Shrimp Squat Vs Pistol Squat

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  • #29839
    Antonio
    Member

    Hey!!! I was wondering which one of these two exercises works the legs the hardest and the best (full range of motion, etc.). I know shrimp squats are much tougher than pistol squats, but I don’t know why, so I don’t want to jump fast at conclusions. Which one is better as a basic leg exercise???

    #29845
    Robby Taylor
    Member

    Actually, it’s not that one’s harder than the other, they just have different focuses. The pistol is more like a traditional squat, while the shrimp is more like a lunge. The shrimp is more hamstring dominant, while the pistol is quad dominant. But both variations will definitely hit the entire leg. I personally find pistols more difficult than shrimps, and in general I find the pistol to be a better overall fit as a standard leg exercise. Unless you’re talking about the jumbo shrimp squat, the pistol wins out on range of motion. Furhermore, many other skills, such as bridges and levers, require a strong posterior chain (including the hamstrings). Since few bodyweight skills focus strongly on the quads, the pistol is more appropriate as a default leg exercise. But the shrimp is a great ancillary exercise!

    #29844
    Antonio
    Member

    Well said!!! Thank you!!!

    #29843
    Antonio
    Member

    Thank you!!!

    #29842
    Robby Taylor
    Member

    I would argue that the stand to stand bridge is more like a deadlift than is a shrimp squat. The caveat, of course, is that the stand to stand bridge is quite advanced.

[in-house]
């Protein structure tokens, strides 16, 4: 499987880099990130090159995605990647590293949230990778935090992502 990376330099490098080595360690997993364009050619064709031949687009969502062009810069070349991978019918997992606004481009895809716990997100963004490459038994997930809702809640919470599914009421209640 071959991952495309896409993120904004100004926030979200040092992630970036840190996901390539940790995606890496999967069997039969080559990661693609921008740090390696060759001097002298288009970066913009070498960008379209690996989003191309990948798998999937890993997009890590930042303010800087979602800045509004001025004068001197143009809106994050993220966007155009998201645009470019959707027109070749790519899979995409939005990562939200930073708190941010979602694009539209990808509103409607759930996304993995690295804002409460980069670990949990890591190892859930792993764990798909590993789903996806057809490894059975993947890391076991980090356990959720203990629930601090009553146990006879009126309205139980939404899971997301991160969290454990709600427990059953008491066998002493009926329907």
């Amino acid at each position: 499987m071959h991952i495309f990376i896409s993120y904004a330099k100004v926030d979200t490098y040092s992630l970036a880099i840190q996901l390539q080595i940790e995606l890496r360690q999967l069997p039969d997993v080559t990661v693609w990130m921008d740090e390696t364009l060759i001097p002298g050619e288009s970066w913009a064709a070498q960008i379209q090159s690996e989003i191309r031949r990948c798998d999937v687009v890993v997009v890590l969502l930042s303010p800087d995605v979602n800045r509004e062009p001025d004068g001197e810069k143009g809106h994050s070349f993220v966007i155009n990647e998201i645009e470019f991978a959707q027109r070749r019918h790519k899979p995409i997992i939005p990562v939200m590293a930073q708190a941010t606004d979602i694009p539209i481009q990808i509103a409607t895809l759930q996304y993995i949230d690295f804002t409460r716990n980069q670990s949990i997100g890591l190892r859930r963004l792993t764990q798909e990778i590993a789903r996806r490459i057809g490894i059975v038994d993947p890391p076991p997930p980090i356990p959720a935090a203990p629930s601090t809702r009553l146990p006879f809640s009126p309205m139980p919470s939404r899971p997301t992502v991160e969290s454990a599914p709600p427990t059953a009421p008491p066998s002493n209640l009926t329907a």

#29841
    Paul_B
    Member

    I figured the stand to stand bridge had more to do with mobility than strength. Does it require a lot more posterior chain strength than the full back bridge?

    #29840
    Robby Taylor
    Member

    Yes, far more. You have to actively generate tension in your posterior chain yo pull your body forward and up. Even to lean back into a bridge without falling you have to generate enough tension to counteract the force that would otherwise cause you to fall. If it were all about mobility then more people who could do a full bridge would be doing stand to stand bridges. Incidentally, it sort of does feel similar to a shrimp squat, but ultimately you have a lot more leverage in a shrimp squat because, even though you’re on one leg, your hips are not fully extended (as in the stand to stand bridge), which means more of your weight is forward by default. As a calisthenics athlete, probably the best 3 exercises for the lower body that one could do would be pistol squats, sprinting, and stand to stand bridges (or an even more advanced bridge variation). Barring the stand to stand bridge, shrimp squats and/or single leg deadlifts would complement pistols and sprinting nicely. Heck even “just” pistols and sprinting would be great, that’s more than I regularly do for my lower body.

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